An electron for example has a negative Central DP, surrounded by positive and negative DP pairs, where the positive DP is closer and the negative DP is farther.  At greater radii from the Central DP, the distance between the positive and negative DP pairs decreases.  At very large distances from the Central DP, the average distance between positive and negative DP pairs approaches that of undisturbed space.  The effect is an increased density of space around the mass.

Thus, every particle of mass in a space will necessarily increase the DP density of the space above the density of undisturbed space.  And, since the DP density gradient of every particle, positive or negative, extends to infinity, decreasing in proportion to the inverse square of the distance from the Central DP, the effect will be to produce a DP gradient that extends outside of the strong electrostatic fields internal to the boundaries of a mass.

The density of the DP sea surrounding a mass decreases as an inverse square of the distance radial from the mass, a rate of decline which mirrors the strength of the gravitational field.

The question is whether the gravitational field could be produced by a DP density gradient?

A possible mechanism for producing a gravitation effect follows: A small mass in a gravitational field has its inner limb and penumbra immersed in a more dense DP concentration than the outer limb.  The DP concentration immersing the particle of mass, causes the inner limb of the particle to contract.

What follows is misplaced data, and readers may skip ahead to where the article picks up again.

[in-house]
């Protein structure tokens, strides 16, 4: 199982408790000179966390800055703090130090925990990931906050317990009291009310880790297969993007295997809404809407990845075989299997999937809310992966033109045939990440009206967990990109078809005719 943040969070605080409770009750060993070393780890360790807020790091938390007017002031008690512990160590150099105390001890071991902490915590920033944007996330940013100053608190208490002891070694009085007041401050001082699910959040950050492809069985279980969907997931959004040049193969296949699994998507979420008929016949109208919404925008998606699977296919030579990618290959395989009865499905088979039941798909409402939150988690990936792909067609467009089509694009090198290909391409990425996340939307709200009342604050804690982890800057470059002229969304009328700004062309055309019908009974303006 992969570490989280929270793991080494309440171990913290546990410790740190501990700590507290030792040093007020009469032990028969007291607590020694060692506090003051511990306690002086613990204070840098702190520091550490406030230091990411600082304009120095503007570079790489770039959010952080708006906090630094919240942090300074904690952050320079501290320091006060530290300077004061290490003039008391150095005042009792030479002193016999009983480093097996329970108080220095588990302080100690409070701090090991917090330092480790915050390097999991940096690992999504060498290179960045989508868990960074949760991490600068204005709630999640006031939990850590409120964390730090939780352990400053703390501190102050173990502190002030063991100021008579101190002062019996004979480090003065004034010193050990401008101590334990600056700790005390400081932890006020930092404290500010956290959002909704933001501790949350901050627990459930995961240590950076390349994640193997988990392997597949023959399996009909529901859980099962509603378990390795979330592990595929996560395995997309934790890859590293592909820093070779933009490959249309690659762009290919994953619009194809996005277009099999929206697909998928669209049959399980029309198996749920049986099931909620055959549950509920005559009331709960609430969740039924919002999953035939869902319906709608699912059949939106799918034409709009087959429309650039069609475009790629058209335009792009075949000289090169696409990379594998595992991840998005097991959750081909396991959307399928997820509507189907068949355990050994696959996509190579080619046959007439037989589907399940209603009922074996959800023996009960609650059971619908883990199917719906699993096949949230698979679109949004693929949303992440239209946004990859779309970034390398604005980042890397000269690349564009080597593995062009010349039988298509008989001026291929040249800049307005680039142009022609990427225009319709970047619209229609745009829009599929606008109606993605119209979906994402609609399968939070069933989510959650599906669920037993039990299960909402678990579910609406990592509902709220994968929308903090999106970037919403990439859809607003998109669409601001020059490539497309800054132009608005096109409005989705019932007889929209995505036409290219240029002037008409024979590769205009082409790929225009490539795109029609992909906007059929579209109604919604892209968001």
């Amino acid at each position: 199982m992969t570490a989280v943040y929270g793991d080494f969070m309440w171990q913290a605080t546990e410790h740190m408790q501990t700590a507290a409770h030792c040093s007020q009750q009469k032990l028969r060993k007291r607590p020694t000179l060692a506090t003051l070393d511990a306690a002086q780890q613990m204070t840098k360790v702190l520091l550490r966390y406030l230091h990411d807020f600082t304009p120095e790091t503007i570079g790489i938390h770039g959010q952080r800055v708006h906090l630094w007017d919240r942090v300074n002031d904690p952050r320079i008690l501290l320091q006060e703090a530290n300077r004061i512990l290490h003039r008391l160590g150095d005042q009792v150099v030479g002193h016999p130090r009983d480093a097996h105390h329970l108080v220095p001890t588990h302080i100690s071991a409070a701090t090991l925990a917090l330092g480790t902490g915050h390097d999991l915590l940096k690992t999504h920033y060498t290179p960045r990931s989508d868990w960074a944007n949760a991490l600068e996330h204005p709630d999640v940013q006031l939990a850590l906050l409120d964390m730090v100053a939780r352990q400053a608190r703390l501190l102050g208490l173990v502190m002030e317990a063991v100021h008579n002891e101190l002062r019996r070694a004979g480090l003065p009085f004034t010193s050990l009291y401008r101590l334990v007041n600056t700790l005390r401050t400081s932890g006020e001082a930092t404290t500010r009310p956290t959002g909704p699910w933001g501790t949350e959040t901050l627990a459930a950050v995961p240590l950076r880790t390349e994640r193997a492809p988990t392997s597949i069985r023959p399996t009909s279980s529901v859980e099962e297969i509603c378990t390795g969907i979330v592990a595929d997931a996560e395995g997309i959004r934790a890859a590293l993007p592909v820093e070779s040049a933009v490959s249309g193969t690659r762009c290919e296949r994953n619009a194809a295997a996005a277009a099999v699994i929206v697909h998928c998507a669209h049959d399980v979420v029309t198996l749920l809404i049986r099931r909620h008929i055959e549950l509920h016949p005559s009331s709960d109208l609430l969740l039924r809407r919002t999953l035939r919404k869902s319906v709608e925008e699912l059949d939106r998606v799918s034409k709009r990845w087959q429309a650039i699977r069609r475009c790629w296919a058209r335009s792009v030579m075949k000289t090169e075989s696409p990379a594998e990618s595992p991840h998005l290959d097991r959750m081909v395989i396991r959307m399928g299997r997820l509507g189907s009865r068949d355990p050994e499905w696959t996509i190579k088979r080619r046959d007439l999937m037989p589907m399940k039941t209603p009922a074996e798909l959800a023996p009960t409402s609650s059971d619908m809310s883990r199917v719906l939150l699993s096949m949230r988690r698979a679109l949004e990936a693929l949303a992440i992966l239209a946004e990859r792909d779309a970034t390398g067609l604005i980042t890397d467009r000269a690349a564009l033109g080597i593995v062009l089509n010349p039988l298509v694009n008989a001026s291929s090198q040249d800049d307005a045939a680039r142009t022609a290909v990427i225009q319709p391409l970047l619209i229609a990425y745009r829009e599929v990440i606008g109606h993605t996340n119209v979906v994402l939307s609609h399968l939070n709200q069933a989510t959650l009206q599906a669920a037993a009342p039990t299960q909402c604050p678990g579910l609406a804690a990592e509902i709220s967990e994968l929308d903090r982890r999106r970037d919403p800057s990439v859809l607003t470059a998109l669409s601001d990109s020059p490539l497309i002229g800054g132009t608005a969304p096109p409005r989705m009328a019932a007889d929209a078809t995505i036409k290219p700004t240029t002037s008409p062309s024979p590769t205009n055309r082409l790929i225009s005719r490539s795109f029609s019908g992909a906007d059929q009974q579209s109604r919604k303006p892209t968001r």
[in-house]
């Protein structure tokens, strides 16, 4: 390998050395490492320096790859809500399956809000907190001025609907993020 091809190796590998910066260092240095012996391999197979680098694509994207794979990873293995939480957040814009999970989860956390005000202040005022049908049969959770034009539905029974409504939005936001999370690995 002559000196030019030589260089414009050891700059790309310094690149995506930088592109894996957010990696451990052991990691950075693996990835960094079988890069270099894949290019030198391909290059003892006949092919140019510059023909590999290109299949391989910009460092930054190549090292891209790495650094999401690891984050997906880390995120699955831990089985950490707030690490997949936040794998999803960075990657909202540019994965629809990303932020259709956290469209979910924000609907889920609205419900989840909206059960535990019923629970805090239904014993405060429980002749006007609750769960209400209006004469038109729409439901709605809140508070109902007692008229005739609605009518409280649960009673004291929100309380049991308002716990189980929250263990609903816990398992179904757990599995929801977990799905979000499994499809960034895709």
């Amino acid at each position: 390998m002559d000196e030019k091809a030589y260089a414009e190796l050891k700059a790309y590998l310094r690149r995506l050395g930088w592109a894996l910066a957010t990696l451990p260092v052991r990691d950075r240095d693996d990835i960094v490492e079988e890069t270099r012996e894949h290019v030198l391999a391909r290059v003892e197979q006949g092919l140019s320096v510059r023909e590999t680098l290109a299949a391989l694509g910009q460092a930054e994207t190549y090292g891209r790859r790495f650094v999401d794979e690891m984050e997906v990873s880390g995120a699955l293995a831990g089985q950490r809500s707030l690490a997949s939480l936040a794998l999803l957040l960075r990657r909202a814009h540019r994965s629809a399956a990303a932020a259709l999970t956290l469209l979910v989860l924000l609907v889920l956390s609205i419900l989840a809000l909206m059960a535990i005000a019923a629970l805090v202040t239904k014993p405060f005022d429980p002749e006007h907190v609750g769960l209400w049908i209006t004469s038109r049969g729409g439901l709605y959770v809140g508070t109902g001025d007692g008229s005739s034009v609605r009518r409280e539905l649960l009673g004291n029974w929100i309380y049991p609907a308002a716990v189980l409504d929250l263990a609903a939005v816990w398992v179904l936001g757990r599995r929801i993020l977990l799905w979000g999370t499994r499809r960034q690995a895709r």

As an example of how mass is affected by a change in the density of the DP Sea, note how the the size of the electron is reduced in a denser DP space compared to a sparser DP space.  (Note, the size of the electron is arbitrary.  But, the radius of an electron is by some density of negative DPs compared to the background DPs.)

The increased density of DPs causes the particles of mass on the inner limb to shrink, and as a result of being connected by the electrostatic forces between the Central DP and the surrounding DPs, the outer limb is pulled toward the inner limb.  The outer reaches of the electron’s inner limb negative DPs are affected first, and their attraction to the positive layer and their attraction to the central DP cause the effect that has been characterized as the bending of space.

Another argument, could be that be that the outer limb is pulled inward into the lower state with the lowest amount of energy.  The force of magnetic pole randomness pushes out against the DPs.

The incoming mass wants to be closer to the other mass because the DP space around the two pulls the other inward.